The Gippsland Homelessness Network has welcomed the state government’s Big Housing Build, declaring “it feels like all the Christmases have come at once”.
The historic $5.3 billion spend will deliver more than 12,000 new homes across Victoria over the next four years.
Latrobe City has been allocated a minimum of $60 million to build social housing and private rentals for low income earners.
The GHN, which works with local providers to identify gaps and assist with the delivery of services, said this was “a huge amount of money”.
“This is so fantastic, and we’ve been advocating for a very long period of time for this,” GHN coordinator Chris McNamara said.
“I think the funding is well placed, the Latrobe Valley has really struggled through a lot … there’s been big investment through the LVA but this will really give things a good kick-off.”
Ms McNamara suggested the COVID-19 pandemic had exacerbated systemic issues with accommodation supply and accessibility in the Gippsland region.
The funding, she said, would help address supply shortages and a backlog of people currently waiting for accommodation on the Victorian Housing Register.
“We’ve had people experiencing homelessness in paid emergency accommodation – motels, caravan parks, rooming houses – and they are continuing to remain in those environments,” Ms McNamara said.
“But we’ve also got no exit point from there, and anything from the private rental market is really stretched, there is nothing available.”
The government’s Private Rental Report showed there were just 38 one-bedroom private rental properties categorised as affordable in Gippsland, 34 of them in Latrobe City.
Homelessness Emergency Accommodation Response Teams (HEART) have also reported that 85 per cent of people living in emergency accommodation are singles or couples.
“The issue is the supply of private rentals, let alone the cost, because incomes haven’t been keeping pace with the rise in cost of living over quite a period of time,” Ms McNamara said.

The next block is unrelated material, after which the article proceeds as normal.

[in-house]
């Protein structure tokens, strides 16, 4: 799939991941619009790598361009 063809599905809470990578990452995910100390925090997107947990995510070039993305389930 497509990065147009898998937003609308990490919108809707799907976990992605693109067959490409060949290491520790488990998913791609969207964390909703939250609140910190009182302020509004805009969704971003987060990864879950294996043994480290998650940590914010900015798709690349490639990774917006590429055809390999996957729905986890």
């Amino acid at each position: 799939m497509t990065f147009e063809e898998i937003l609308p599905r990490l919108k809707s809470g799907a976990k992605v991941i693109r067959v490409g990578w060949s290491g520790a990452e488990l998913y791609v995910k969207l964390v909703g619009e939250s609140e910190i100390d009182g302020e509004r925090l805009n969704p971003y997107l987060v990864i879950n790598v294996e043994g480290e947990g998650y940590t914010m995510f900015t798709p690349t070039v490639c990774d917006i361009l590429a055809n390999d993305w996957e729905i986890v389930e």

“We’re talking about people who may have been homeless for quite a period of time – couch surfing or living in a car.”
Reductions in the JobKeeper and JobSeeker payments have also been a cause of concern for homelessness agencies, with GHN fearing the full impact of reduced income won’t be felt until next year.
“Those payments are being reduced and there is concern from the sector that people may have entered into rental arrangements when they’ve been receiving a higher amount of benefit, and then will come the crash,” Ms McNamara said.
“We’ve also had a moratorium on evictions and that’s going to come to an end towards the end of March, so we need to get cracking with this because we’re going to see greater numbers than we are at the moment.
“The other component in this is that a 10-year housing strategy, which the sector has been screaming out for, for so long.”
While the funding is welcome news for the homelessness sector Ms McNamara said it was overdue because of repeated under-spending by government.
“It’s very welcome and puts us on a bit of trajectory where we can plan, because Victoria has had an enormous influx of people coming into the state and the planning has never kept up with those numbers,” she said.
“There has been a considerable under-spend in social housing by successive governments for a long period of time in Victoria compared to the rest of Australia. There’s a lot of catch-up that’s happening here.”
Another concern for local service providers is the absence of reference to housing options for young people in the Big Housing Build framework.
“There’s no mention of young people and that is a major issue for us in Gippsland, especially young people who are leaving care,” Ms McNamara said.
“They don’t have the family support or whatever it is to be supported in their first experiences out of a home-type environment.
“We have two refuges in Gippsland – one in Latrobe City and one in outer Gippsland – and those are for six-week accommodation – the opportunity is limited for those young people.”
The allocation of homes and where they are built will be informed through consultation with local government, service providers and the Victorian Housing Register over the next four years.
“It’s the perfect opportunity to get the economy going, socially and morally to be providing decent housing for people,” Ms McNamara said.